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A peaceful forest returns (KOR)

Feb 09,2019
LEE DONG-HYEON
The author is the deputy industrial news editor of the JoongAng Ilbo.

The demilitarized zone doesn’t make sense. After the armistice was signed in 1953, South and North Korea constantly denounced each other for bringing in heavy firearms and violating the armistice agreement. In fact, there were countless volatile clashes.

Unlike the name, the demilitarized zone is heavily armed with conventional weapons. However, the truce agreement does not define which heavy firearms are banned.

A clause is included in the supplementary agreement of the Military Armistice Committee. It states that soldiers can be armed with rifles and handguns. Minimal weapons are also allowed to prevent accidental clashes.

At the time, the agreements did not contain weapons that would be developed in the future. During the Korean War, the South Korean forces and UN forces as well as North Korean and Chinese forces did not carry automatic rifles as personal weapons. It was in 1958 that the North Korean military began producing AK-47 rifles developed by the Soviet Union — the firearm is called the “58-type rifle” in North Korea.

Korea received M16A1 rifles from the U.S. forces during its participation in the Vietnam War and began licensed production of the firearm in 1974.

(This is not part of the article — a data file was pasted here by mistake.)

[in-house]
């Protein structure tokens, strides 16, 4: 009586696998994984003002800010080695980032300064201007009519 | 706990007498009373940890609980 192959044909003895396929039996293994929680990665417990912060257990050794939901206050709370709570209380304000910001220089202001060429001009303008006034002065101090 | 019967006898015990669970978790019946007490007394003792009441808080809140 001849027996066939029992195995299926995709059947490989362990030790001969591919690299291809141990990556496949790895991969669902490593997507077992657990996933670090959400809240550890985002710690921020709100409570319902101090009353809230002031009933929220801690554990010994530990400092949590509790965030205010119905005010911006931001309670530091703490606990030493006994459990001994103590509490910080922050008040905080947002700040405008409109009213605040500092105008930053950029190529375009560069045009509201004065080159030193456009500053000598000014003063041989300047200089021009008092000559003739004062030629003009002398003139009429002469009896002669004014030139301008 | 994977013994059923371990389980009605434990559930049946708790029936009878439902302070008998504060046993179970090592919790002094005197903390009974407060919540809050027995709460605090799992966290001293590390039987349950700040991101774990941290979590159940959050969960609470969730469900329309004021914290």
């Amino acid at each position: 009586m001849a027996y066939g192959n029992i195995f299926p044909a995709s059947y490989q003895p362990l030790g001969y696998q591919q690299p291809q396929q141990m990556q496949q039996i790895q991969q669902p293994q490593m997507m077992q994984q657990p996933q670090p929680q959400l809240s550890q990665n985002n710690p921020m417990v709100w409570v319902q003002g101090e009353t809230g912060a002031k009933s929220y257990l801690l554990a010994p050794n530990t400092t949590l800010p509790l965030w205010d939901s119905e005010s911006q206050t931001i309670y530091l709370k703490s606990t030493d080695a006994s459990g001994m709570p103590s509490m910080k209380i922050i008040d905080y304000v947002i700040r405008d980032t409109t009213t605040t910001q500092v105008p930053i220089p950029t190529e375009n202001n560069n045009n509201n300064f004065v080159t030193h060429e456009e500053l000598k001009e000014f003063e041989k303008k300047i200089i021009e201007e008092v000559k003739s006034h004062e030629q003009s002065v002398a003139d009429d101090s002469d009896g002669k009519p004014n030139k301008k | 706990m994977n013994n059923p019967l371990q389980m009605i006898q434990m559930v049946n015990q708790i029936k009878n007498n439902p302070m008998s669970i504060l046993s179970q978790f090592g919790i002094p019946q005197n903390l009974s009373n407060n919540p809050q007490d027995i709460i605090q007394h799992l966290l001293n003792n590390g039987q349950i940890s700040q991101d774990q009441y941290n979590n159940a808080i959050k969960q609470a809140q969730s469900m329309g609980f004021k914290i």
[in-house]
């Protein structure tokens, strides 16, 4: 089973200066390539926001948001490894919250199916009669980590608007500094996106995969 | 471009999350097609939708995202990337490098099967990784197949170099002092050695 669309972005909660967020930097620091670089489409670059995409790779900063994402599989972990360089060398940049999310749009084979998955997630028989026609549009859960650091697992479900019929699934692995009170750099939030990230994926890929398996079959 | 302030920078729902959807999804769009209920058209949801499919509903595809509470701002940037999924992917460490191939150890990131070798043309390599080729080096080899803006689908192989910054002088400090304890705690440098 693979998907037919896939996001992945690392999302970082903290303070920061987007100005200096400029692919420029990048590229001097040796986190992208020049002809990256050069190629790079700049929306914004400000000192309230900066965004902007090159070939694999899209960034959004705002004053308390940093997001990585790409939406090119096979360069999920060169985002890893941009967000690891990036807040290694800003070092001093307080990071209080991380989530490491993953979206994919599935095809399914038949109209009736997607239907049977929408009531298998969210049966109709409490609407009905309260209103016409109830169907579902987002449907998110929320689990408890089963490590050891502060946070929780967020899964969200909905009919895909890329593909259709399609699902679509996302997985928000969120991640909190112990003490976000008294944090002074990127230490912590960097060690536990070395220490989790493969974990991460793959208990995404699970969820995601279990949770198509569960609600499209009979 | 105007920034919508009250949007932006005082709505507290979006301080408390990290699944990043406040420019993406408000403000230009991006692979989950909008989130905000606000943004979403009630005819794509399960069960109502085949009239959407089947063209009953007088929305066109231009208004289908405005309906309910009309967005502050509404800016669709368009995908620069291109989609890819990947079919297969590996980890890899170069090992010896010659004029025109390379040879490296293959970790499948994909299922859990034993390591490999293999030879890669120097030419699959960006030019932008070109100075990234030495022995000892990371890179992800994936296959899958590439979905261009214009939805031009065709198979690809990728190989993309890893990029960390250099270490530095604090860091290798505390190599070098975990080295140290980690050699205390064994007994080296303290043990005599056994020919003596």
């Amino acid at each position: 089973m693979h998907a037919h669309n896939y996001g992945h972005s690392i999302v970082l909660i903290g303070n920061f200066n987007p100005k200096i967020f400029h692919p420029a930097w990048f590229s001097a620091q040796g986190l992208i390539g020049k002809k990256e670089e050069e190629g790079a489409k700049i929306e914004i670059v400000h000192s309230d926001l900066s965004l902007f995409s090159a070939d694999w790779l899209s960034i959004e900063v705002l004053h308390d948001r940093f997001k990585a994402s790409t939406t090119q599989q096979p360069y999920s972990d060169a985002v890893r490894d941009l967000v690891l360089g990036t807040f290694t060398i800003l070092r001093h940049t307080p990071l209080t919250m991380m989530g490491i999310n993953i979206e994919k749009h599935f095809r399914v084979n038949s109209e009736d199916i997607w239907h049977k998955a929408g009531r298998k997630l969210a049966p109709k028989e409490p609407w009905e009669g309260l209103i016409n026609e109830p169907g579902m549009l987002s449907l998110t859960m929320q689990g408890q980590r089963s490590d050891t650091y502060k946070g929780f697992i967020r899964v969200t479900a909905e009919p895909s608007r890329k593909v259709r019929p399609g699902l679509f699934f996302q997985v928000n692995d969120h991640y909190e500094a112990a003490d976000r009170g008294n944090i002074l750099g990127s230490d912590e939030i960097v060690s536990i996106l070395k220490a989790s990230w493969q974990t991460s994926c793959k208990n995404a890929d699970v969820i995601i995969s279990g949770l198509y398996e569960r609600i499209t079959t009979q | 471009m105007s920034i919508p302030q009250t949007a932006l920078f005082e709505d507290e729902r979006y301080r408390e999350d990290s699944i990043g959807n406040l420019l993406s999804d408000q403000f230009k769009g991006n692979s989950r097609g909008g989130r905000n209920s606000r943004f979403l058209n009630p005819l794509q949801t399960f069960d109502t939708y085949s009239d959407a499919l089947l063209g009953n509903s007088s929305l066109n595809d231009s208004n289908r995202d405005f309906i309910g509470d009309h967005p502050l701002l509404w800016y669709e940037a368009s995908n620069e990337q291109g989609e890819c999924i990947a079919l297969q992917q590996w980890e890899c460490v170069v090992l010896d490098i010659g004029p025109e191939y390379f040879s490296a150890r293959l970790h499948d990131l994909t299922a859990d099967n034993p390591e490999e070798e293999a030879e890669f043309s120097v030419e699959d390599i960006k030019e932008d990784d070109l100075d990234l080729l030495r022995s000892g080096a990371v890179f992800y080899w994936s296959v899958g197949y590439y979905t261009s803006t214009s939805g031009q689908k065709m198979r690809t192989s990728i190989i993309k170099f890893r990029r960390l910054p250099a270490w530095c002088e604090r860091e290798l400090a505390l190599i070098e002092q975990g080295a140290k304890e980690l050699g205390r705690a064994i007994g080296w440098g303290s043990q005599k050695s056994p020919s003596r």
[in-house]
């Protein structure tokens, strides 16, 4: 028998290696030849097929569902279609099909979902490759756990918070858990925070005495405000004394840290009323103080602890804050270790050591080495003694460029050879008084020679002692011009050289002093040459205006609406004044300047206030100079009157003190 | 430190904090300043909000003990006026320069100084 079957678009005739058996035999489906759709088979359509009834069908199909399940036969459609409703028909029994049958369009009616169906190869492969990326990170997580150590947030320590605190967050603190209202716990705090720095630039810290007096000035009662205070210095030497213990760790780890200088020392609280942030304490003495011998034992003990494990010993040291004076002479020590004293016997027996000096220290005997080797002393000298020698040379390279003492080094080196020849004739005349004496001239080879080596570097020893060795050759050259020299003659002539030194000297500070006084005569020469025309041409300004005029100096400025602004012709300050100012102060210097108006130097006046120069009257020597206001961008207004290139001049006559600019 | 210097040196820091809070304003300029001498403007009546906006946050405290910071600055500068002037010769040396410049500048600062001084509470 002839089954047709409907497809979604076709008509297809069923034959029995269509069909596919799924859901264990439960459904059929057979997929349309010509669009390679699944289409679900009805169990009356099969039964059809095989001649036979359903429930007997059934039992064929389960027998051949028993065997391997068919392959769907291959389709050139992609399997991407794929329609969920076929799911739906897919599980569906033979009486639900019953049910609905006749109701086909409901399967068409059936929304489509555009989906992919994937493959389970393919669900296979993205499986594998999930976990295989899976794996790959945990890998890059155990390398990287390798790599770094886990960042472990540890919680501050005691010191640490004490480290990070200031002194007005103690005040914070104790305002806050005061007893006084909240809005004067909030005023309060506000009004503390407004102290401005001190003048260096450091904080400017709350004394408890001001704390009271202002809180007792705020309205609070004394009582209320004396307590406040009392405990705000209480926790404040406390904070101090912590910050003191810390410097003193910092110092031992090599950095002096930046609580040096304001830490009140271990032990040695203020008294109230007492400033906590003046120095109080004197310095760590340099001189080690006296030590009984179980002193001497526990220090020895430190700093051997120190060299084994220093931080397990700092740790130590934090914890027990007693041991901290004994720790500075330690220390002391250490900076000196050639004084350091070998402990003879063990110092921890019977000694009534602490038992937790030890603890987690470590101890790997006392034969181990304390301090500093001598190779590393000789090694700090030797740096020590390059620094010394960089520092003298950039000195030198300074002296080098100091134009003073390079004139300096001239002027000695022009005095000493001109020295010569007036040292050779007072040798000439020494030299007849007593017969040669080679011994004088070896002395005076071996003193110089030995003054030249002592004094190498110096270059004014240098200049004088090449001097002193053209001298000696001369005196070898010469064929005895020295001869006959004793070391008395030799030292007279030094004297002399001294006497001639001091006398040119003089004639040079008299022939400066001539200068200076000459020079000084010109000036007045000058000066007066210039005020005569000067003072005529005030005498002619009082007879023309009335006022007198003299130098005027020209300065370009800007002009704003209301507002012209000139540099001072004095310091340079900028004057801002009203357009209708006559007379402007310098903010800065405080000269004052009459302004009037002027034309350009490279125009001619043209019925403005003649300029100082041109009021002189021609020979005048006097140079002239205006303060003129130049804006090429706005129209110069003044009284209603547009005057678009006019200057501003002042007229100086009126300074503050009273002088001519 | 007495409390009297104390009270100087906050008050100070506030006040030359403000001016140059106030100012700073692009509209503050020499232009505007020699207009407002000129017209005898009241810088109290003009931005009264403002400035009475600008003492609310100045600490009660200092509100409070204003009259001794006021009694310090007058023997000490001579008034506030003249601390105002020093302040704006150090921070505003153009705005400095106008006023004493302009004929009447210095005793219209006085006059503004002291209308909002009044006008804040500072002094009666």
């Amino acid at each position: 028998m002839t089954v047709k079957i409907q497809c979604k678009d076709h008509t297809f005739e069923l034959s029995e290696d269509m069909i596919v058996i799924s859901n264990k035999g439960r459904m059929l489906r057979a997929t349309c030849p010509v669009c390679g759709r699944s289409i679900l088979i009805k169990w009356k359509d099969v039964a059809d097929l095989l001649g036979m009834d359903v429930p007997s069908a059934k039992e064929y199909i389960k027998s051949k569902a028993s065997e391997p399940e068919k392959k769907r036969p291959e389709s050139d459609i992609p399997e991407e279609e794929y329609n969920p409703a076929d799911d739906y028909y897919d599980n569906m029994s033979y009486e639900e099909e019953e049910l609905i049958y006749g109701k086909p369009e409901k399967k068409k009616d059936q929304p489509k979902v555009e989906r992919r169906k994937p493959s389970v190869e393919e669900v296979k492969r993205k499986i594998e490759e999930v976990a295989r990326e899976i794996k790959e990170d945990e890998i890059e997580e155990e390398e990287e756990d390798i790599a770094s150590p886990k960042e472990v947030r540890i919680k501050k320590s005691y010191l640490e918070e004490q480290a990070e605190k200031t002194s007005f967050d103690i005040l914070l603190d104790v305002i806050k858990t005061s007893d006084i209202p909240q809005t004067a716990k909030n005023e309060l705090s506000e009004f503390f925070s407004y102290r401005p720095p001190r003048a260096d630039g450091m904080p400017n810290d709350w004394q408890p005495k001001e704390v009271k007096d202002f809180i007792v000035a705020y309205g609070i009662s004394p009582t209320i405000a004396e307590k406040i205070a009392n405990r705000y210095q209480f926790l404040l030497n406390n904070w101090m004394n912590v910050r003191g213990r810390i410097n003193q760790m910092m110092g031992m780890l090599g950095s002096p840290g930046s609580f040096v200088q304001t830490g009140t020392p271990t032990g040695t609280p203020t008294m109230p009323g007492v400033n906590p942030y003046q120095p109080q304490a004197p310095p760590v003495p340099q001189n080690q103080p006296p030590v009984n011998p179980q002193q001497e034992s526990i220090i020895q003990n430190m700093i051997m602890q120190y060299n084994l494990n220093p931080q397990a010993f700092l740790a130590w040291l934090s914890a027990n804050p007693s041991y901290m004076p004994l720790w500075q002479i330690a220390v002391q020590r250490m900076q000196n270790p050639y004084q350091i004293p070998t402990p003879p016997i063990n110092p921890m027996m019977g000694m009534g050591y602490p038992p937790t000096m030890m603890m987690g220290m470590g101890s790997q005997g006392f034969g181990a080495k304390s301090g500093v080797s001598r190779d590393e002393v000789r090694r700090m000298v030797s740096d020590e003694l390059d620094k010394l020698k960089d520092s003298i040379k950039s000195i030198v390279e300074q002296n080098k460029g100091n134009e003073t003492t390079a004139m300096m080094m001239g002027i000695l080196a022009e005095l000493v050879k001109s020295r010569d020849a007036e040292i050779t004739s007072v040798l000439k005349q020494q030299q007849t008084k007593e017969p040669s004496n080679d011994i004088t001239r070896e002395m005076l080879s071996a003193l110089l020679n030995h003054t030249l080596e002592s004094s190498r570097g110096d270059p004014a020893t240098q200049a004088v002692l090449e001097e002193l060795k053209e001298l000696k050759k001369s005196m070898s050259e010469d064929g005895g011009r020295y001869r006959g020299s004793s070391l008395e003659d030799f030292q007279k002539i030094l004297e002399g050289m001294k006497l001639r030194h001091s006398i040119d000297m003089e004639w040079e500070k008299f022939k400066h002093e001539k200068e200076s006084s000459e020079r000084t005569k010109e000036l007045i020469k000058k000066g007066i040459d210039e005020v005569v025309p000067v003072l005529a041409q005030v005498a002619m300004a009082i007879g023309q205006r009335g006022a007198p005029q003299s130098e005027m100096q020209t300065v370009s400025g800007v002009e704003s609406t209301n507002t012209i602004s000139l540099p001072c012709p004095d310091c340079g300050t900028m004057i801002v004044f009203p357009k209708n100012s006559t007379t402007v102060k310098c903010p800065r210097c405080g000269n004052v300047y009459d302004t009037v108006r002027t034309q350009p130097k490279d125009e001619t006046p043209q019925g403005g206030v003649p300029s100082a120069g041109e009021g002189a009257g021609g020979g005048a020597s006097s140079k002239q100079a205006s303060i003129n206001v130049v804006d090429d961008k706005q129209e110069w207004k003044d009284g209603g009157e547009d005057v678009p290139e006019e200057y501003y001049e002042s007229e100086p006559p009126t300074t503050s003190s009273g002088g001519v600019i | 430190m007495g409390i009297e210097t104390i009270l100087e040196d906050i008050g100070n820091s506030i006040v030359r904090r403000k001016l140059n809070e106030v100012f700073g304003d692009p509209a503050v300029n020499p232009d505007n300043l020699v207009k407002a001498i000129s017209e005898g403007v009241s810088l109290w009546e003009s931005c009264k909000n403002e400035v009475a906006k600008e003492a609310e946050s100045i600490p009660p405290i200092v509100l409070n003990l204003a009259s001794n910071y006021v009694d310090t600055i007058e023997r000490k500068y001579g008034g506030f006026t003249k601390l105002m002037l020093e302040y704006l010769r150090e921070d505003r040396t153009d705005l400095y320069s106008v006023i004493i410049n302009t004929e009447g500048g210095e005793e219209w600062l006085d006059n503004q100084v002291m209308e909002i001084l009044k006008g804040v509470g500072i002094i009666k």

Because a limited number of people have had access in the demilitarized zone, the forest in the area has been preserved for 60 years. I served in the Dongbu front guard post, which stands like a remote island in the vast forest.

When I looked out from the elevated post of the guard post, black kites flew over the endless forests and mountain goats ran around the cliffs. I witnessed the four seasons of the demilitarized zone for 26 months of my mandatory military service.

A boar family would block the road and take a nap. Hen pheasants would follow me around like a pet. Dandelions and wild flowers would grow up to my waist only half a day after weeding. An elk jumped into the barracks during an evening roll call. Unrealistic moments overwhelmed reality.

South and North Koreas closed 11 guard posts last year. The soaring guard post facilities were demolished and cross-verified. Heavy firearms aiming at each other have also disappeared. While many conventional weapons remain, it is not just in my imagination that the demilitarized zone will return to being a peaceful virgin forest as the name suggests.

The news of the second North Korea-U.S. summit that broke over the Lunar New Year holiday enhances expectations. While there are many obstacles to overcome, we need to also think about how to preserve the forest in the demilitarized zone after the fear of war that has haunted us for half a century disappears.

JoongAng Ilbo, Feb. 8, Page 31